Maximizing college educational aid while minimizing taxes on contributions is complicated, even if a taxpayer is familiar with the alphabet soup of FAFSA, UGMA, and UTMA, to say nothing of 529 plans and Coverdell education savings accounts — and the interplay between these and financial aid can be confusing to taxpayers and their accountants. A monetary gift to a grandchild may result in a tax event on the grandparents’ end or interfere with financial aid eligibility for the student
For example, a parent or grandparent can gift up to the annual exclusion without paying gift tax, noted Billie Jo Weis, a former CPA and director of client services for My College Planning Team. “However, that monetary gift will count as untaxed income, which may reduce the child’s aid eligibility on their FAFSA,” she said, referring to the Free Application for Federal Student Aid form. “Ditto if you want to pay your grandchild’s college tuition directly. The gift may not be taxed as a gift from you, but depending on the college, the payment may negatively impact the student’s eligibility for aid.”
The annual gift tax exclusion is $15,000 per donee for 2021, or $16,000 for 2022, she observed.
“This may not matter, of course, if your grandchild isn’t eligible for needs-based aid in the first place,” she noted. “But you may not know until you have a detailed family conversation.”
According to a survey by Fidelity Investments, more than half of American grandparents are either helping to fund their grandchildren’s tuition or planning to do so down the road.
For many grandparents, a qualified tuition program — also known as a Section 529 Plan — offers many advantages, Weis observed: “The existence of a grandparent-owned 529 plan isn’t factored in on the FAFSA. Earnings on the investments are tax-free, and 33 states also offer tax breaks on contributions. Furthermore, withdrawals aren’t taxed if the funds are used for qualified educational costs.”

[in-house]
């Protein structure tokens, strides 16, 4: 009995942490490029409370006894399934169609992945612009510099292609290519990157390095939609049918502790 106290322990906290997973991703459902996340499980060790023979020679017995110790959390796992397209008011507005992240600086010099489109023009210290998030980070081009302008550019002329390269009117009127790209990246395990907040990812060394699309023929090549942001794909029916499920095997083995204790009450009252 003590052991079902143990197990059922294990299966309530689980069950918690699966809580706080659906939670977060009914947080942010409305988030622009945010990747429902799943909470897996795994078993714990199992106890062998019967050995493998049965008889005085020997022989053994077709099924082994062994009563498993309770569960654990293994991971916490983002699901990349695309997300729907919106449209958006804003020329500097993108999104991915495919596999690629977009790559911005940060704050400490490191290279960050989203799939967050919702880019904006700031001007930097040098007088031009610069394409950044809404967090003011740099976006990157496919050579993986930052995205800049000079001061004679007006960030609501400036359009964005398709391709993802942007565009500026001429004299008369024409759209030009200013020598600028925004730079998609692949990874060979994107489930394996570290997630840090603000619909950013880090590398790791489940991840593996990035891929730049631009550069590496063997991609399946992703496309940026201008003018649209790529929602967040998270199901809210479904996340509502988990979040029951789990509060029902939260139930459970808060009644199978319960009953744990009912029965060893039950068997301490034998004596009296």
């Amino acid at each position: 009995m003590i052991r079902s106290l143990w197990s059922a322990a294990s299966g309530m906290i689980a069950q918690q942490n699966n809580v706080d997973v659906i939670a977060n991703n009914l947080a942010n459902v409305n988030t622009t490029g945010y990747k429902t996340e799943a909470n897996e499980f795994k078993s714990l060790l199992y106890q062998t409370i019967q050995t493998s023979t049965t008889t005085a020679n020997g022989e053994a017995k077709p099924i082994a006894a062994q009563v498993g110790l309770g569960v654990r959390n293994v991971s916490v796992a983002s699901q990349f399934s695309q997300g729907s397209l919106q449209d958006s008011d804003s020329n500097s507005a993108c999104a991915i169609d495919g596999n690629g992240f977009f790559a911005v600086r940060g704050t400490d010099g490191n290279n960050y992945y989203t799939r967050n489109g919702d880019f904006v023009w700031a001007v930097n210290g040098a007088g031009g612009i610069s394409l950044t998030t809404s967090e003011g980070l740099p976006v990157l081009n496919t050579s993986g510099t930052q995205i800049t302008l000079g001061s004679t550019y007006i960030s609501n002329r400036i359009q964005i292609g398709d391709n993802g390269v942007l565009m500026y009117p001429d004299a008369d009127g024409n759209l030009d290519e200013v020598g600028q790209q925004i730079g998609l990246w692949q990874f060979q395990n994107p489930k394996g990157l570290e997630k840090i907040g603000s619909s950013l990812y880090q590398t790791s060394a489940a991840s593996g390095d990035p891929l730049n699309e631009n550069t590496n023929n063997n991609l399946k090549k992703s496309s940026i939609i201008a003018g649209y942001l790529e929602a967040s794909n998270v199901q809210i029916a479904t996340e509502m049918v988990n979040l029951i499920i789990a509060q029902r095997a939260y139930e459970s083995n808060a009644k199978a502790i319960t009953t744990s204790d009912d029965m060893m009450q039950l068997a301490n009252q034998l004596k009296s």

“However — and it’s a big however — once funds are withdrawn to pay for tuition, distribution is considered income on the student’s FAFSA for the tax year that the FAFSA is asking about,” she warned. “Once again, eligibility for financial aid may suffer.”
As a result, some experts suggest holding off making contributions from a 529 plan until students are college juniors and have filed their last FAFSA, according to Weis. “And be aware that 529 plans vary by state and you have the option to set up an out-of-state plan that may offer more attractive features,” she said.
Other options include a Uniform Gift to Minors Act (UGMA) or Uniform Transfers to Minors Act (UTMA) account. “These typically offer more investment options than 529 plans, but involve turning control of the account over to the student when they reach a specific age. And if the student is eligible for financial aid, the money in a student UGMA or UTMA will result in a higher [Expected Family Contribution], lowering the financial need eligibility, than if the same funds were invested in a 529 account,” she said.
Coverdell ESAs — formerly known as Education IRAs — are an additional vehicle for saving for college, Weis indicated: “They have a whole different set of pros and cons, but work in similar fashion to a 529 plan.” Maximum contribution limits are lower, and they are only available to families below a specific income level.
The failure to use the appeals process is a mistake made by parents whose situation has changed, according to Jack Schacht, founder of My College Planning Team.
“This is especially true in the COVID era,” he said. “For example, the FAFSA looks at 2020 income when it is filled out in October 2021 for a student attending college in 2022. The college doesn’t know if the income reported for 2020 has dropped. Unless the student files an appeal for more financial aid they will not get it.”